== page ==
Detainee’s release is put on hold
Case needs second look, court orders
WASHINGTON — An appeals court yesterday overturned a judge’s order for the release of a Guantanamo Bay detainee accused of helping Al Qaeda recruit two men who became Sept. 11 hijackers.
A lower-court judge had ruled that Mohamedou Ould Salahi should be freed after eight years in the US military prison in Cuba because he was abused by interrogators, which tainted the evidence against him. Other classified information was insufficient to support a criminal prosecution, the judge ruled. Salahi, 40, retracted his confession to persuading two men to travel to Afghanistan to train for jihad.
A three-judge panel of the US Court of Appeals for the District of Columbia rejected the Obama administration’s request to order Salahi’s continued detention. But the judges agreed that the lower court must reconsider the case, given new legal opinions in other Guantanamo lawsuits. ‘That court, lacking the benefit of these recent cases, left unresolved key factual questions necessary for us to determine as a matter of law whether Salahi was part of Al Qaeda when captured,’’ Judge David Tatel wrote in an opinion supported by judges David Sentelle and Janice Rogers Brown.
Salahi admits he joined Al Qaeda when he was a college student in the early 1990s to fight communists in Afghanistan. But he says he stopped fighting for the organization before it turned against the United States.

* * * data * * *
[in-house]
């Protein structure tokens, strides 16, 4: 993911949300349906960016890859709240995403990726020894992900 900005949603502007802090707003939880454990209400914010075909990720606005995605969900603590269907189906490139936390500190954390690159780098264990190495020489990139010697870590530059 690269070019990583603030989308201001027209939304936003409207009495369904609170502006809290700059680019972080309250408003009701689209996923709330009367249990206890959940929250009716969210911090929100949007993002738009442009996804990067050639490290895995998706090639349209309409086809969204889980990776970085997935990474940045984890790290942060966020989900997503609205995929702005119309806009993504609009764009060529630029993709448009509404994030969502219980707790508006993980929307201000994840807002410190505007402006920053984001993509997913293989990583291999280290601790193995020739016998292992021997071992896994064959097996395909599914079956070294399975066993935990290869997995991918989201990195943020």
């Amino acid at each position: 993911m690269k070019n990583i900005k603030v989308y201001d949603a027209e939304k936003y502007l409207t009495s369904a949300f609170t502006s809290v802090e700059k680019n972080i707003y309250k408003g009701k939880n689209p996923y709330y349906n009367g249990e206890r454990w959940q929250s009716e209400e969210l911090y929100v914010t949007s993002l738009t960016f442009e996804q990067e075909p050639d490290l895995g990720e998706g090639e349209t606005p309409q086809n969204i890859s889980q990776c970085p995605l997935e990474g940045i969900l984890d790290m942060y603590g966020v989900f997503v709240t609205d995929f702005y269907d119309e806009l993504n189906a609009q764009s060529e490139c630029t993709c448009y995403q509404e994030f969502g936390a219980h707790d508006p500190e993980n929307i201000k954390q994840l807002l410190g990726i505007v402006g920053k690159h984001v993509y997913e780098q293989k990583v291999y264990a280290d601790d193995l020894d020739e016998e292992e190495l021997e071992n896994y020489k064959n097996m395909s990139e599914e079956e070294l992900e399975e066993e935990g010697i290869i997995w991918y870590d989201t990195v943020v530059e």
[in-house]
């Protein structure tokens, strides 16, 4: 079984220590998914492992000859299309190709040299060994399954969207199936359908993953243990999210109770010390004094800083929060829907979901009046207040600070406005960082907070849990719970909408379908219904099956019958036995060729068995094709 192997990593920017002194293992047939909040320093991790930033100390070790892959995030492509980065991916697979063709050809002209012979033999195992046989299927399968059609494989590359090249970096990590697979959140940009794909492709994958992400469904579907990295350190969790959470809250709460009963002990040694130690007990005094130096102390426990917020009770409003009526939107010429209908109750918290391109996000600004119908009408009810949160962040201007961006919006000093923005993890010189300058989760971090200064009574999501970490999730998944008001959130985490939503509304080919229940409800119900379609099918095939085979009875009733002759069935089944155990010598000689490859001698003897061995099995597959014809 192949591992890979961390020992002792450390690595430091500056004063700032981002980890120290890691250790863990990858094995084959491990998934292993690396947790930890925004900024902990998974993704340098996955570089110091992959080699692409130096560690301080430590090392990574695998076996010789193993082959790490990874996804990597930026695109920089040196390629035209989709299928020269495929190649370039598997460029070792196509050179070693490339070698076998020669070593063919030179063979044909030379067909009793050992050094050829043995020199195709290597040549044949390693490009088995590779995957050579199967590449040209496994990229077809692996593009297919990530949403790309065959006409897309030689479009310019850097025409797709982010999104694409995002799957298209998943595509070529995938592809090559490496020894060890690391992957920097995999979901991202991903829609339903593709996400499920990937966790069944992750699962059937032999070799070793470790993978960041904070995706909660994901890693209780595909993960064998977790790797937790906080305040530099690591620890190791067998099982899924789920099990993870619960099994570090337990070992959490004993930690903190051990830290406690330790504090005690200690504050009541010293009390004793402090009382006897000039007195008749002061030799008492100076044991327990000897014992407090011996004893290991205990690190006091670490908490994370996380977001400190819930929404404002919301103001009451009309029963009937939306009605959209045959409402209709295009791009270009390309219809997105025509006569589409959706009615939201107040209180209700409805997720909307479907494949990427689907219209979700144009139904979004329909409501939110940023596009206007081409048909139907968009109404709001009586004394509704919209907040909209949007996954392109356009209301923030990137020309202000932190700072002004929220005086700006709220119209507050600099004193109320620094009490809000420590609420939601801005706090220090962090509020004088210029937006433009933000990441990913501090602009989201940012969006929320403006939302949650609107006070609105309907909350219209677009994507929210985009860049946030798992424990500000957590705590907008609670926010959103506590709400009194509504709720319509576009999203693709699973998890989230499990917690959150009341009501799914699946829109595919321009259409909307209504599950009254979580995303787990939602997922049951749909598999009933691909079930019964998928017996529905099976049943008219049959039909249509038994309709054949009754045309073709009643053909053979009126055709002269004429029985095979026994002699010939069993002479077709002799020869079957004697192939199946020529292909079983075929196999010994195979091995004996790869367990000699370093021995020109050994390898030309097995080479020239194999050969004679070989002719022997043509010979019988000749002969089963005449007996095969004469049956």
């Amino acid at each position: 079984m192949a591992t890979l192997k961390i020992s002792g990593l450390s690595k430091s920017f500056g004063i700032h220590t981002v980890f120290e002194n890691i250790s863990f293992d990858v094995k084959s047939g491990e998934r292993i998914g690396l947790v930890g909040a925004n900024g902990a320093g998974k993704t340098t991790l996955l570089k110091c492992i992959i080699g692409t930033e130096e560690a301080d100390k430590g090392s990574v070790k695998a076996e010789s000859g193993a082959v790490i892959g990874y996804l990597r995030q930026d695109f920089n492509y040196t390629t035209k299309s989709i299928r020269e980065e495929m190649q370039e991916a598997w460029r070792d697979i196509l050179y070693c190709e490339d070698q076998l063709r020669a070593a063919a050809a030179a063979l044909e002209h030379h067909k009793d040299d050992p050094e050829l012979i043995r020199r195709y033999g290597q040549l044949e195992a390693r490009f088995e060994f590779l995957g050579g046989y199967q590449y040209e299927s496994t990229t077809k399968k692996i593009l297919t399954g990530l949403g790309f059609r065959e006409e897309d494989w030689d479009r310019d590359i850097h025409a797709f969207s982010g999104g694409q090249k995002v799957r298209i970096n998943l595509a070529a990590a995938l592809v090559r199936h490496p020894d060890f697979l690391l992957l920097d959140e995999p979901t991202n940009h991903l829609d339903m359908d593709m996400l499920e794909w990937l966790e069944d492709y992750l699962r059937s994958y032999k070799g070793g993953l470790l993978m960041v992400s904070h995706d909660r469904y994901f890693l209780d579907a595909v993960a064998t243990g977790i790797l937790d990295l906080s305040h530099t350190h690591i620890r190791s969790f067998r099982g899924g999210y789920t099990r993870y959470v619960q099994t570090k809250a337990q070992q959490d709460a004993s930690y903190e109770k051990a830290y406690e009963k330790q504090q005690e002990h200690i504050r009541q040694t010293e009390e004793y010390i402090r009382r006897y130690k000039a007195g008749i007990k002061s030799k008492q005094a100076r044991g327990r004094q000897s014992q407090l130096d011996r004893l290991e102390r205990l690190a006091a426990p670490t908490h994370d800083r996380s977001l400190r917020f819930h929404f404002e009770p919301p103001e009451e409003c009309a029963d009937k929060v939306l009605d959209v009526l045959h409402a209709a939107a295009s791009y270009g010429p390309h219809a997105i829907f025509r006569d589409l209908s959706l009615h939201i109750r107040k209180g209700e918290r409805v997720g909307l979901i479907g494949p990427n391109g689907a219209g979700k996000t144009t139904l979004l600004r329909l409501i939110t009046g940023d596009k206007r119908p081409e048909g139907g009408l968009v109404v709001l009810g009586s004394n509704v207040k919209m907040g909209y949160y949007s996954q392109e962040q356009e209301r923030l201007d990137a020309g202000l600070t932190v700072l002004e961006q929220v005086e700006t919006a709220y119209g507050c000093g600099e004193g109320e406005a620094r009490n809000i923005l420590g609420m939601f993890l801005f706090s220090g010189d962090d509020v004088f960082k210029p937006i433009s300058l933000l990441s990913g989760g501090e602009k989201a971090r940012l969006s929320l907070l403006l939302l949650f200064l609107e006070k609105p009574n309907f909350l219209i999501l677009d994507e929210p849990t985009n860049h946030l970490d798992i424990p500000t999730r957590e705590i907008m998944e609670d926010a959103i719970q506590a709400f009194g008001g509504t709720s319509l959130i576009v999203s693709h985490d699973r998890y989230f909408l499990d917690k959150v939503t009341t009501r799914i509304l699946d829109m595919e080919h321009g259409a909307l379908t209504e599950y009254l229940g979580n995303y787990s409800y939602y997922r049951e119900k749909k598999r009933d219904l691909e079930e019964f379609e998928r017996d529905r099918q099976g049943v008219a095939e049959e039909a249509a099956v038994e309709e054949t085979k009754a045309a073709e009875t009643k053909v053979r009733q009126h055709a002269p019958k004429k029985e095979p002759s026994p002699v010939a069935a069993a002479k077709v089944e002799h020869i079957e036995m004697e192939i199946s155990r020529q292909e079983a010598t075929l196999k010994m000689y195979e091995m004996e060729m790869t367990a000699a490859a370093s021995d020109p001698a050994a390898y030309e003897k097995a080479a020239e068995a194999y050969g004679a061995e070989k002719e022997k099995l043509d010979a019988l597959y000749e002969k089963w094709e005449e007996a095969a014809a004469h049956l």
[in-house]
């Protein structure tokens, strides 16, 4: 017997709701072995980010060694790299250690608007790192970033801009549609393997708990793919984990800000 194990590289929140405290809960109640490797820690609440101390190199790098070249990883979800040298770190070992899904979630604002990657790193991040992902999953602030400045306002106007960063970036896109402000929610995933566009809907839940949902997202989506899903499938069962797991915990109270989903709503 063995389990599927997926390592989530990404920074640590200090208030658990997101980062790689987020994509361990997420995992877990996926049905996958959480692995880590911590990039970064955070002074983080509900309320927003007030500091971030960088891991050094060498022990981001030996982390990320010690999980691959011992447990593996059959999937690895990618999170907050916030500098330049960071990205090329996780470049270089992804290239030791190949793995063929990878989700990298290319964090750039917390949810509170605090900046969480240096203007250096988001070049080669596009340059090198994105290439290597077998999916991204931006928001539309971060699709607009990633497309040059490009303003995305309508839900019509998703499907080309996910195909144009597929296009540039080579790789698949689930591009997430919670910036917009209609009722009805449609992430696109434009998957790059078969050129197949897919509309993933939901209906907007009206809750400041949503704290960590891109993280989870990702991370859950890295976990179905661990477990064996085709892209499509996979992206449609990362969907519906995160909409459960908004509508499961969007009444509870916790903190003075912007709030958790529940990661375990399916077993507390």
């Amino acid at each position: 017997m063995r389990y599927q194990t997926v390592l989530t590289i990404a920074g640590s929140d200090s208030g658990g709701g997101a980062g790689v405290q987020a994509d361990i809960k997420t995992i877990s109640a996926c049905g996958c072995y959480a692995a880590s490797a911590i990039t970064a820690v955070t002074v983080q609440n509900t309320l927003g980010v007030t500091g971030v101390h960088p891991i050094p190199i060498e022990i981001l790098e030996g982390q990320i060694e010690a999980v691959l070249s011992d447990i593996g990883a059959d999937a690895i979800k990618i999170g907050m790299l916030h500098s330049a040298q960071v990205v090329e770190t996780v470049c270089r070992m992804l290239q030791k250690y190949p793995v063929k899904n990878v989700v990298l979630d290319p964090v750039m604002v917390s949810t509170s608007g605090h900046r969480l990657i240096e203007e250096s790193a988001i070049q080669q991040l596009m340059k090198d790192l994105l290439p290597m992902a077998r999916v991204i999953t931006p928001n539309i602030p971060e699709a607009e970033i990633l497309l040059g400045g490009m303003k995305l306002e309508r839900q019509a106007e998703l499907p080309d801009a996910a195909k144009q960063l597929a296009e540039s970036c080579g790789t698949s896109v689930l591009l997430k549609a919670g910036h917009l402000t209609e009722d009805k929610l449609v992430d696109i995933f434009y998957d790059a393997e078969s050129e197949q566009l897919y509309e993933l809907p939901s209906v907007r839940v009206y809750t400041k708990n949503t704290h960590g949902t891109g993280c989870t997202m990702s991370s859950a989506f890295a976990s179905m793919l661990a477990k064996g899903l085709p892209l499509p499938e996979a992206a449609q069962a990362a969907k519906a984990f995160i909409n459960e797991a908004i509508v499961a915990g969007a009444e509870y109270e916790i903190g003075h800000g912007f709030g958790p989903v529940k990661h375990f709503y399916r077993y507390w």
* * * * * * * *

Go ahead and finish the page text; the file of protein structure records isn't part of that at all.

The 9/11 Commission report described Salahi as a significant Al Qaeda operative who helped hijackers reach Afghanistan to train for jihad. The Justice Department said that in October 1999, Salahi convinced Ramzi bin al Shibh, Marwan al Shehhi, and Ziad Jarrah to change their plans to travel to Chechnya to wage jihad against Russian forces and instead to go to Afghanistan to receive military training. Once in Afghanistan, they were picked by Al Qaeda for roles in the Sept. 11 plot. Shehhi and Jarrah became hijackers, and bin al Shibh helped coordinate the attack.
The Justice Department argues that Salahi still was a member of Al Qaeda when he was arrested on Sept. 29, 2001, because he swore an Islamic oath, or bayat, when he joined, and continued to associate with and support its members.